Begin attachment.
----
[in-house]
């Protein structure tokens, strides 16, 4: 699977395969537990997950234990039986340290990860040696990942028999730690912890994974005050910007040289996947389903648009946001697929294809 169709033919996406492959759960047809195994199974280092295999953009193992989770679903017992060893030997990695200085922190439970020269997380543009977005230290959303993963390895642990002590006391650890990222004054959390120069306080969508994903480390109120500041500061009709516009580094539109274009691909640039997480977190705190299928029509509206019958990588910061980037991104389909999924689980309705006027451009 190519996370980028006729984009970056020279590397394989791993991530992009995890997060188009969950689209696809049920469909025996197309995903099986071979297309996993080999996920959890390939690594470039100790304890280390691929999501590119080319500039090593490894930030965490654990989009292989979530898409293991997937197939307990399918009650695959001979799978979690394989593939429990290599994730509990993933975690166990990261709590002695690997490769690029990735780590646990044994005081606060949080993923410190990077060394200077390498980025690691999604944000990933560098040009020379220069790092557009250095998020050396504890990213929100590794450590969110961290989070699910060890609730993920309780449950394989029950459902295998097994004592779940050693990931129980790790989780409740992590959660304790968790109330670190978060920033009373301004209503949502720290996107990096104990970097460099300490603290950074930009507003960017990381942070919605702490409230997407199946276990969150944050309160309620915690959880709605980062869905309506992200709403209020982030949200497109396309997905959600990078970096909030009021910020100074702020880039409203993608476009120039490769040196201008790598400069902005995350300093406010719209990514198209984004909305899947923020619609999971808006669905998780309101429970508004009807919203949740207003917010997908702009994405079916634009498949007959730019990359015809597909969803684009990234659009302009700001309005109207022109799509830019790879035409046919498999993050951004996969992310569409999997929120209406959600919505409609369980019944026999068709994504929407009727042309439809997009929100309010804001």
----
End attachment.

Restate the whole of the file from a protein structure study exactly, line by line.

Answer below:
[in-house]
């Protein structure tokens, strides 16, 4: 699977395969537990997950234990039986340290990860040696990942028999730690912890994974005050910007040289996947389903648009946001697929294809 169709033919996406492959759960047809195994199974280092295999953009193992989770679903017992060893030997990695200085922190439970020269997380543009977005230290959303993963390895642990002590006391650890990222004054959390120069306080969508994903480390109120500041500061009709516009580094539109274009691909640039997480977190705190299928029509509206019958990588910061980037991104389909999924689980309705006027451009 190519996370980028006729984009970056020279590397394989791993991530992009995890997060188009969950689209696809049920469909025996197309995903099986071979297309996993080999996920959890390939690594470039100790304890280390691929999501590119080319500039090593490894930030965490654990989009292989979530898409293991997937197939307990399918009650695959001979799978979690394989593939429990290599994730509990993933975690166990990261709590002695690997490769690029990735780590646990044994005081606060949080993923410190990077060394200077390498980025690691999604944000990933560098040009020379220069790092557009250095998020050396504890990213929100590794450590969110961290989070699910060890609730993920309780449950394989029950459902295998097994004592779940050693990931129980790790989780409740992590959660304790968790109330670190978060920033009373301004209503949502720290996107990096104990970097460099300490603290950074930009507003960017990381942070919605702490409230997407199946276990969150944050309160309620915690959880709605980062869905309506992200709403209020982030949200497109396309997905959600990078970096909030009021910020100074702020880039409203993608476009120039490769040196201008790598400069902005995350300093406010719209990514198209984004909305899947923020619609999971808006669905998780309101429970508004009807919203949740207003917010997908702009994405079916634009498949007959730019990359015809597909969803684009990234659009302009700001309005109207022109799509830019790879035409046919498999993050951004996969992310569409999997929120209406959600919505409609369980019944026999068709994504929407009727042309439809997009929100309010804001």